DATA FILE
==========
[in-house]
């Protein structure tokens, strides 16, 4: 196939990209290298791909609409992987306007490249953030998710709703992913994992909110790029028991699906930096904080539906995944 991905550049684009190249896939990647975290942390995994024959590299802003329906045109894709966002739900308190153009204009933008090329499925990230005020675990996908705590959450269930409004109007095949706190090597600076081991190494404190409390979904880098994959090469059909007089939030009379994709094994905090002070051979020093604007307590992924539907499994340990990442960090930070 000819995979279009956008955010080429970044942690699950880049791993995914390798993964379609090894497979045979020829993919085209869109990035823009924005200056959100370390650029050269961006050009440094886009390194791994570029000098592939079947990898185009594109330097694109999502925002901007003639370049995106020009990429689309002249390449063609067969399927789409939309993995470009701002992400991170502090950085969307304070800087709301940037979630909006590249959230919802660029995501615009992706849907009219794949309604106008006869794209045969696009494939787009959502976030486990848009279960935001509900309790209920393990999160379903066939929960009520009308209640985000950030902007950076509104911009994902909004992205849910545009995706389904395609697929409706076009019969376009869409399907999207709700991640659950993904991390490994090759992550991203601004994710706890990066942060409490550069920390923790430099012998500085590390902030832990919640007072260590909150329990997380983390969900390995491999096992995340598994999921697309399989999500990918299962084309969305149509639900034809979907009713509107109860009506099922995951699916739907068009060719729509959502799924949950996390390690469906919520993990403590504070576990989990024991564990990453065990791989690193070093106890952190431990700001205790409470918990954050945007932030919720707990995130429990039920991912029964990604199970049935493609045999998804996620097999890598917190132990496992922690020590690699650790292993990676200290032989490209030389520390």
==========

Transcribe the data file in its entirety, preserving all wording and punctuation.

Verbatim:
[in-house]
């Protein structure tokens, strides 16, 4: 196939990209290298791909609409992987306007490249953030998710709703992913994992909110790029028991699906930096904080539906995944 991905550049684009190249896939990647975290942390995994024959590299802003329906045109894709966002739900308190153009204009933008090329499925990230005020675990996908705590959450269930409004109007095949706190090597600076081991190494404190409390979904880098994959090469059909007089939030009379994709094994905090002070051979020093604007307590992924539907499994340990990442960090930070 000819995979279009956008955010080429970044942690699950880049791993995914390798993964379609090894497979045979020829993919085209869109990035823009924005200056959100370390650029050269961006050009440094886009390194791994570029000098592939079947990898185009594109330097694109999502925002901007003639370049995106020009990429689309002249390449063609067969399927789409939309993995470009701002992400991170502090950085969307304070800087709301940037979630909006590249959230919802660029995501615009992706849907009219794949309604106008006869794209045969696009494939787009959502976030486990848009279960935001509900309790209920393990999160379903066939929960009520009308209640985000950030902007950076509104911009994902909004992205849910545009995706389904395609697929409706076009019969376009869409399907999207709700991640659950993904991390490994090759992550991203601004994710706890990066942060409490550069920390923790430099012998500085590390902030832990919640007072260590909150329990997380983390969900390995491999096992995340598994999921697309399989999500990918299962084309969305149509639900034809979907009713509107109860009506099922995951699916739907068009060719729509959502799924949950996390390690469906919520993990403590504070576990989990024991564990990453065990791989690193070093106890952190431990700001205790409470918990954050945007932030919720707990995130429990039920991912029964990604199970049935493609045999998804996620097999890598917190132990496992922690020590690699650790292993990676200290032989490209030389520390």